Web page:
MEDIA CONTEST: RESPECT That which is offered will also be received

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  • By ACC Media Contest
  • Commentary Entry 3
There I was, walking through my neighborhood on my way home when I decided to take a shortcut through a housing development. On my way, I came a cross a little boy, maybe five or six years old, standing on the sidewalk in front of a home. As I walked by him, I offered my sentiments. "Good morning," I said, with a smile.

"What the [heck] are you looking at?" he replied, sneering at me. He said that, as he hurled a battery at my head. Yes, a battery, and yes, he hurled it at me.

While I was running full speed from my three-foot aggressor, I felt not only terrifying fear that I would have to check under my bed every night, but also completely disrespected. What has happened in my lifetime that kids think it's their right to throw hardware at full-grown adults? I would never have done that when I was younger. Where is the respect?

I have asked myself that several times since that incident several years ago, and I told you that story to break the ice on another issue - respect in the military.

Since I joined the Air Force almost seven years ago, the topic of respect has been brought up on countless occasions. But also on countless occasions I have been witness to the lack of respect, rather than vice versa.

No one likes to feel disrespected, and each one of us is a cog in this huge wheel we call the Air Force. So if we are all critical to the mission, why do people think it's OK to treat others in ways they wouldn't want to be treated?

The bottom line is that everyone has a role to play, from the airman basic to the commander-in-chief, and we can't forget that. So much energy is focused on subordinates respecting their supervisors, but if it's mutual, then the effort could be spent elsewhere, say, on accomplishing the mission.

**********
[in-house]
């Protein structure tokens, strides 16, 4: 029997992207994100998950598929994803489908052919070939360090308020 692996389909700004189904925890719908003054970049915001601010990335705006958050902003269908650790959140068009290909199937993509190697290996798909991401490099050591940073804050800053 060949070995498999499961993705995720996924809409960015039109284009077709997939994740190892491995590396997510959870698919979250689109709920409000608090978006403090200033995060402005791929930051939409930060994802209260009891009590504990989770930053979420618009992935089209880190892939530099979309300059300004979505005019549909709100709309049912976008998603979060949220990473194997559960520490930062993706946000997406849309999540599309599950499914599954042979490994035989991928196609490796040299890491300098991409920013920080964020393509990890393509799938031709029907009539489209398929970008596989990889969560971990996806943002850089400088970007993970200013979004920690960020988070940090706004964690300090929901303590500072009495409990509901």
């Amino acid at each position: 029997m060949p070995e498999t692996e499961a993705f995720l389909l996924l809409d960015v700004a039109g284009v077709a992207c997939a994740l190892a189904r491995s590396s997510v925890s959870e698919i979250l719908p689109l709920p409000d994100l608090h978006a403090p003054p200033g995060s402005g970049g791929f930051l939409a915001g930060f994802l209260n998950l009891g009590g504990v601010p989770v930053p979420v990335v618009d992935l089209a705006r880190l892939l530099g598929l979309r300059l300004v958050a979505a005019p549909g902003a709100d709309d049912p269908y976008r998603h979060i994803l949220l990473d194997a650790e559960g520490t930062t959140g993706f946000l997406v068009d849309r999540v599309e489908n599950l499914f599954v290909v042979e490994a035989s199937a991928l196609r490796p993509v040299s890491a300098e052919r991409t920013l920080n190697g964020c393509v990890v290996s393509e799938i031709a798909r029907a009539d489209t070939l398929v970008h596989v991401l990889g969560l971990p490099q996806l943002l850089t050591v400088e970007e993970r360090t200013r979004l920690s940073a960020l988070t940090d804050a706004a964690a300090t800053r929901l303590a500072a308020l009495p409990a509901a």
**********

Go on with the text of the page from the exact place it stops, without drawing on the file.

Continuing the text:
I'm not saying to roll out the red carpet for your troops, but let them feel like you see them as a person and not just a rank. You can still delegate tasks. That is part of your job. It helps expand your troop's areas of expertise, and sometimes there is just too much for one person to do. But the way you say it makes a huge difference in the way your troops will respond to you. You can still be a leader without being down-right mean.

Barking orders at subordinates in a condescending tone delivers a message that you don't care about them as a person. Now, not only does your subordinate not respect you, but neither will their friends. Airmen have a remarkable way of networking across the base.

Think back to the best boss you have ever had. What attributes made him/her such a positive influence? Among many other traits, I bet one of them is that you felt as if he/she truly cared about you as a person.

When we take off our uniforms, we are all people, deserving of respect. We all joined the military for one reason or another. I have many officers in my family, but I chose to enlist. Why? I felt the lifestyle was more relaxed, more for me and I love the camaraderie. That doesn't mean I'm not as smart as the lieutenant across the room.

Everyone has something to bring to the table, and knowing that and showing you know that makes a big difference. Believe me, your subordinates can bring you down if they are unhappy.

Take the Airman who sits behind me as an example. He isn't just an airman 1st class. He is a grown man, a technological genius, a husband and a father. There are questions I have that he may know the answer to. I respect that and keep those things in mind when I communicate with him, and in turn, he reciprocates respect back to me. Teamwork works much better when everyone on the team feels their role is important.

The best way I think is to reflect back to the mantra I stated in the beginning and always think about how you would want to be treated if the roles were reversed.

Now, subordinates don't be reading this, thinking that tomorrow your supervisor will be baking you a cake and shining your boots. There is a reason there is a rank structure and those who have more experience are appointed above you.

Our military is the best in the world so we are definitely doing something right.